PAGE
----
Looking Back at Some of the Hurdles Houston's Gay Community Had to Overcome (Part I)
Part one in a series for gay pride week.
With the 36th annual Pride Week Festival and Parade upon us, the largest city in a leading Tea Party state finds itself on the cutting edge of gay politics, culture, and history.
With a three-term, recently-married, openly-lesbian mayor, a brand new city equality ordinance, an influential, politically active gay community thought to be the largest in the South, and a gay pride parade that draws 350,000 participants and onlookers, Houston defies conventional perceptions about the Texas of Rick Perry, Dan Patrick, and Ted Cruz. While their state party apparatus only two weeks ago endorsed "gay conversion therapy" as part of its platform, at almost the same moment Houston City Council passed HERO, the Houston Equal Rights Ordinance.
Check. And checkmate.
But the current progressive climate in the Bayou City didn't come easy, and much of the history of gay life and struggle in Houston isn't that well known, even in the LGBT community. When the taboo, mainly-closeted gay scene began to move out of downtown bars like the Exile (1011 Bell) and Pink Elephant in the late Sixties and, in short order, transform Montrose from a sleepy neighborhood of empty-nesters and widows into what would become cheekily identified as the Gayborhood, gays were not always welcomed with open arms.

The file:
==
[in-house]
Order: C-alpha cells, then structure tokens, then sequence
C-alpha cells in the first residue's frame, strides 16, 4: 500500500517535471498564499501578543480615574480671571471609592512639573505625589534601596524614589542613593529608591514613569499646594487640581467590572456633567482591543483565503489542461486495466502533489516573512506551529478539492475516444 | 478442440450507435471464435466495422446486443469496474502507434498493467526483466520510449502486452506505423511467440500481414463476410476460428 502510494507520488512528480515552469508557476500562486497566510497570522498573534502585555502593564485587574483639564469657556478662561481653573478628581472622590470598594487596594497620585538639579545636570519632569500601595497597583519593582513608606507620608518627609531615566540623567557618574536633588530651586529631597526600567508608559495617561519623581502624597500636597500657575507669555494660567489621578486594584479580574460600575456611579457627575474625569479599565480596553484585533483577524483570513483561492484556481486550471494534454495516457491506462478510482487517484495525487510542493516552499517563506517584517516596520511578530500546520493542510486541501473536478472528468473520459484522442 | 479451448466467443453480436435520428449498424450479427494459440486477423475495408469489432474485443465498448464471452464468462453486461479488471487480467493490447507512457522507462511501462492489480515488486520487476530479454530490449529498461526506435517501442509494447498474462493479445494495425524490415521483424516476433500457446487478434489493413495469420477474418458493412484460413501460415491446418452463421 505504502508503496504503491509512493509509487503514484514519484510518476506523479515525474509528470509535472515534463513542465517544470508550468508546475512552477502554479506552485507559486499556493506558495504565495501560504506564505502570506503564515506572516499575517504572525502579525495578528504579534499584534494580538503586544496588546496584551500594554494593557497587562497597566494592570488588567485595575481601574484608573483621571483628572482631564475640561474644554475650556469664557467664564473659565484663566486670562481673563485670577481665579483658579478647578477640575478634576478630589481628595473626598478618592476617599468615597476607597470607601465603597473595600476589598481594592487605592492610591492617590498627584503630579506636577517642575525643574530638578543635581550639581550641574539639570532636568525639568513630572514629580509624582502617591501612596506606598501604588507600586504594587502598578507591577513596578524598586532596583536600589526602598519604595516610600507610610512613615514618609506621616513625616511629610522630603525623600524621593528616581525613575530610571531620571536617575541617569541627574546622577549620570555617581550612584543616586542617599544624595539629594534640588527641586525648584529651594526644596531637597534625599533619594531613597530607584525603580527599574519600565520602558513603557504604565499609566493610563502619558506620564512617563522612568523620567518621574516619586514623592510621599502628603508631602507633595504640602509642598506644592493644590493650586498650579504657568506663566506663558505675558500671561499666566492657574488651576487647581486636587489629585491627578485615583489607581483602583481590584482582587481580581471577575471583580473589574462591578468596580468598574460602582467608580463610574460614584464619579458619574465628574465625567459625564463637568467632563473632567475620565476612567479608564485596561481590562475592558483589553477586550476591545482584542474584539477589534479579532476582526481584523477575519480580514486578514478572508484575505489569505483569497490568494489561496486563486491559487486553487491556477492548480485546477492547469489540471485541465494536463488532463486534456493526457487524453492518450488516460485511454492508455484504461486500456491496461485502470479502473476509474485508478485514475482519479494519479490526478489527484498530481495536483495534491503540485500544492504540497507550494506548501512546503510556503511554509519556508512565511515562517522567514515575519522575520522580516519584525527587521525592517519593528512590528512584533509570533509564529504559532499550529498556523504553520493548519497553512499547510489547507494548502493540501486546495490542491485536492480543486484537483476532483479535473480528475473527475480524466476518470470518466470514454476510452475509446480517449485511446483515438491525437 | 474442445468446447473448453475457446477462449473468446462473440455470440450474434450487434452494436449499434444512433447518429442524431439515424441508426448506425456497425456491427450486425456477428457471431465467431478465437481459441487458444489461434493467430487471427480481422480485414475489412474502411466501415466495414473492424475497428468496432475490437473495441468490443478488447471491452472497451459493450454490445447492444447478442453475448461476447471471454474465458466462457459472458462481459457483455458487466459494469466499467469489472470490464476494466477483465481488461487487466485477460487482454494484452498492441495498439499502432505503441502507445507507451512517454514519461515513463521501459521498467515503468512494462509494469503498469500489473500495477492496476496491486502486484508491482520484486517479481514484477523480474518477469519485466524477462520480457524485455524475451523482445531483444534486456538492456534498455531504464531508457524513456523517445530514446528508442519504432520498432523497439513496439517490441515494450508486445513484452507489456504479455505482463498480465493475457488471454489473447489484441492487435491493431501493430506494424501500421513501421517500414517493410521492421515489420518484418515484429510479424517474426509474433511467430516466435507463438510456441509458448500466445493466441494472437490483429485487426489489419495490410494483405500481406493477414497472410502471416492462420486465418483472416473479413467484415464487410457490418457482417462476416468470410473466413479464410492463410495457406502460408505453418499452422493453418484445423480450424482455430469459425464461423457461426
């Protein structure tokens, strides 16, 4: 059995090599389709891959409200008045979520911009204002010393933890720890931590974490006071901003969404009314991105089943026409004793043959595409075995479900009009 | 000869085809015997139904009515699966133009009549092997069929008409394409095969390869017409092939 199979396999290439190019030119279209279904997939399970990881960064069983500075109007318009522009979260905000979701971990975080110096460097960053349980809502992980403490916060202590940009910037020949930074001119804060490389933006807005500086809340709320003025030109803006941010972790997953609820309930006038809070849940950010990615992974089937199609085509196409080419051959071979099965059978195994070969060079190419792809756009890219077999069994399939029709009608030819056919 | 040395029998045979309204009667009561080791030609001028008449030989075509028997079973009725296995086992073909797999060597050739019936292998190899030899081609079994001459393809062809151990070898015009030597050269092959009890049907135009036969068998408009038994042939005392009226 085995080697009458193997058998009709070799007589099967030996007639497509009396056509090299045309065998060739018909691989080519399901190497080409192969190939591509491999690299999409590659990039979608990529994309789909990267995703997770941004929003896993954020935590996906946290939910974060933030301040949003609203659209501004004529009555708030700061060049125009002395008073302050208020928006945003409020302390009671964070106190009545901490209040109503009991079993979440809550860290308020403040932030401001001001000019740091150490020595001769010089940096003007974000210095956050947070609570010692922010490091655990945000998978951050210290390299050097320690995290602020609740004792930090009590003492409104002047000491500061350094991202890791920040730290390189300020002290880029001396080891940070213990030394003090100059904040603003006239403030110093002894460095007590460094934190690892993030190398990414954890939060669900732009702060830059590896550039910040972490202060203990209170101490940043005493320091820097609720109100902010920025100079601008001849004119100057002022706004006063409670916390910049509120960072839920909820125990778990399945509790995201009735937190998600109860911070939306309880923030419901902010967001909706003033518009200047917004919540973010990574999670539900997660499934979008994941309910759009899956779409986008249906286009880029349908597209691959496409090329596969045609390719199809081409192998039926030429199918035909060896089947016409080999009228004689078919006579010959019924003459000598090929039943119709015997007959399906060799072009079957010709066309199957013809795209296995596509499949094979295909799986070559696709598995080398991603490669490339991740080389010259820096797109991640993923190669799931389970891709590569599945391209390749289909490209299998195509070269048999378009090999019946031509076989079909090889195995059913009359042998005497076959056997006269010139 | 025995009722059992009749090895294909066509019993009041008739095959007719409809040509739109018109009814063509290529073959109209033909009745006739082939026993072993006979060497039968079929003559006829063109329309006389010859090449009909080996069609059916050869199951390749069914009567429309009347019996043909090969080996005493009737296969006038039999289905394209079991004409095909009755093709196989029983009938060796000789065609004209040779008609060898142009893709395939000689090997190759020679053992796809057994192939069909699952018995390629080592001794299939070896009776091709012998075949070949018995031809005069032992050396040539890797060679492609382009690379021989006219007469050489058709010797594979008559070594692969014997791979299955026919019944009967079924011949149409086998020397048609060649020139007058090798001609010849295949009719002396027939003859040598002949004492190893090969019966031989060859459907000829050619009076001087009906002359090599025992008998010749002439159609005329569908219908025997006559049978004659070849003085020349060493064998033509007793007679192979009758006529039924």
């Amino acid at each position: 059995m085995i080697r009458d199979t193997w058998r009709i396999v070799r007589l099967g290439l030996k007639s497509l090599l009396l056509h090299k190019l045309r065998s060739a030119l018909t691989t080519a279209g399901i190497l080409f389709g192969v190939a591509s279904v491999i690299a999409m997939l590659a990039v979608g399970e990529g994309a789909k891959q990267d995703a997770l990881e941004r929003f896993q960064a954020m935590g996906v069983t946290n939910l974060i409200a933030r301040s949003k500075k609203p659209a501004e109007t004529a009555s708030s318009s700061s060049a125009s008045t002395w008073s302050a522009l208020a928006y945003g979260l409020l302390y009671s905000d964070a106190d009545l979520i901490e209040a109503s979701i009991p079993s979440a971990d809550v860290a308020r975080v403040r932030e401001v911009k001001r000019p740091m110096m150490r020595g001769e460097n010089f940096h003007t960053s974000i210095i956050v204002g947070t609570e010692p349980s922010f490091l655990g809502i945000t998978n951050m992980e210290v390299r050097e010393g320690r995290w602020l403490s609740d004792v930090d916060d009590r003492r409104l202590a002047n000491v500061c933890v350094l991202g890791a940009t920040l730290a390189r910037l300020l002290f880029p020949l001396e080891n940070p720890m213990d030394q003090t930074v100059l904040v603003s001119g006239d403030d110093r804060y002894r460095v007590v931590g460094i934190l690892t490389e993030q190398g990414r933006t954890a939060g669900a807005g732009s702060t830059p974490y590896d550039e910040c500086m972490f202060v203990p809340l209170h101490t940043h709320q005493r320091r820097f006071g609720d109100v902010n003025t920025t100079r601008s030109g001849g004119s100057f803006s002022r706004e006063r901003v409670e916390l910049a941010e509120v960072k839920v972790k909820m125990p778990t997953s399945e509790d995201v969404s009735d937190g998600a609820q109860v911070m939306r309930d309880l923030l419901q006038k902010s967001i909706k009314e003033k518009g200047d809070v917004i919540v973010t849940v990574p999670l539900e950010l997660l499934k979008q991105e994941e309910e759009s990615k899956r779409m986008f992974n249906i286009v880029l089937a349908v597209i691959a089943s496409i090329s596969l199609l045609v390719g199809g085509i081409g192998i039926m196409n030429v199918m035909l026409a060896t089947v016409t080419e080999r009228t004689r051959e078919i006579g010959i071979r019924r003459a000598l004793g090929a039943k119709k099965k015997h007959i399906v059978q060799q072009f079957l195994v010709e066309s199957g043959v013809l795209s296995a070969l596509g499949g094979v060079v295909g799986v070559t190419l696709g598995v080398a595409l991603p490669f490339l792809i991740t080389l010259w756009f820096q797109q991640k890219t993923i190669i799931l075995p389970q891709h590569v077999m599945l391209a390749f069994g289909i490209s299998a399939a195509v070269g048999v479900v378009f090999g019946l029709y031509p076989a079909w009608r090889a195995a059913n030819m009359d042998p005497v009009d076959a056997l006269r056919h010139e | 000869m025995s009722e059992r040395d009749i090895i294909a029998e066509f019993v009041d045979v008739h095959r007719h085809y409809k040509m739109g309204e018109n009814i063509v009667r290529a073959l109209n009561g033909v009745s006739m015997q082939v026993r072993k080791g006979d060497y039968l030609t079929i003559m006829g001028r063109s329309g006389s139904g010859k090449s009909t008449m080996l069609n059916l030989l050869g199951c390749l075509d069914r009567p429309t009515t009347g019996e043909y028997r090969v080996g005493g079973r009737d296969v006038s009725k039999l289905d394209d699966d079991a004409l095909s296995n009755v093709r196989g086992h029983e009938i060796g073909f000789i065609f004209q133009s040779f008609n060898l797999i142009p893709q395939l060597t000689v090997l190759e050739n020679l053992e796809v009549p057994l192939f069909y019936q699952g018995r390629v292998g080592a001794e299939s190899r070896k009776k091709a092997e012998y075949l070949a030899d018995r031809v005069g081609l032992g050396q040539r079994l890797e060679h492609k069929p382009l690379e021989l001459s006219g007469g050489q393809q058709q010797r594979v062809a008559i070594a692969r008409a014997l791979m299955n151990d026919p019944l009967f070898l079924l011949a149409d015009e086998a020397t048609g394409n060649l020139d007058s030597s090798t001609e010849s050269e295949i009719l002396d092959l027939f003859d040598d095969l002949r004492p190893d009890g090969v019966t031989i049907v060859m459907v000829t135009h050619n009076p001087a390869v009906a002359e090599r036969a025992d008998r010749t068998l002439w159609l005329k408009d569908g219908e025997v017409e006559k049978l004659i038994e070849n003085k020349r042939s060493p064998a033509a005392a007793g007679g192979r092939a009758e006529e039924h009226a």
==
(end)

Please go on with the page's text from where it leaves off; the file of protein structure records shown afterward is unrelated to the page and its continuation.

Old-timers recall that Art Wren's, an all-night restaurant on Westheimer, became a late-night, after-the-bars-close hang for many gays. The area already had a bohemian counterculture quality that was relative gay-friendly, rents and property values were considered cheap, and by 1970 numerous gay bars, including the now legendary Mary's, the second oldest gay bar in Texas at the time of its closing, had opened in the area.
While gays had become more political during the Sixties, the decade of the Seventies saw gays openly banding together, forming political and charitable organizations, and forcibly shouldering their way into the city's political life, where changes that eventually led to the recently passed equality ordinance were brought about via calculated political action and the ballot box. Acceptance and equality didn't come easy. It was fought for.
Shortly after two-month-old Pacifica radio station KPFT was bombed off the air, the banner headline on the September, 1970, local gay magazine Nuntius (Latin for "messenger") screamed, "$10,400.00 Reward In Gay Club Fires," with a sub-head that asked, "Bullseye Fire -- Arson? - Accident?" The club, owned by Richard Caldwell, is described as "the first dinner club for the Gay Set and fast becoming one of the more popular dining and drinking spots." Located at 1212 Westheimer, the club was torched August 17, only one month after its opening.
This marked the third in a rapid series of gay-club arsons. The original Plantation Club on West Gray was burned out, causing owner Gene Howle, who also owned the Houston Fun Club, to relocate to the corner of Montrose and Chelsea, where he immediately became embroiled in a lawsuit that prevented him from opening.
Just prior to the Bullseye fire, the Palace Club, located on Berry Street and owned by Ron Levine, was torched. Levine took his insurance proceeds and swooped into the upscale tenth-floor club space with a spectacular view of downtown on top of the Southern States Life Insurance building at 3400 Montrose that eventually became Scott Gertner's Sky Bar. The building was only recently demolished.
This is the first in a series of posts marking Houston Pride Week.
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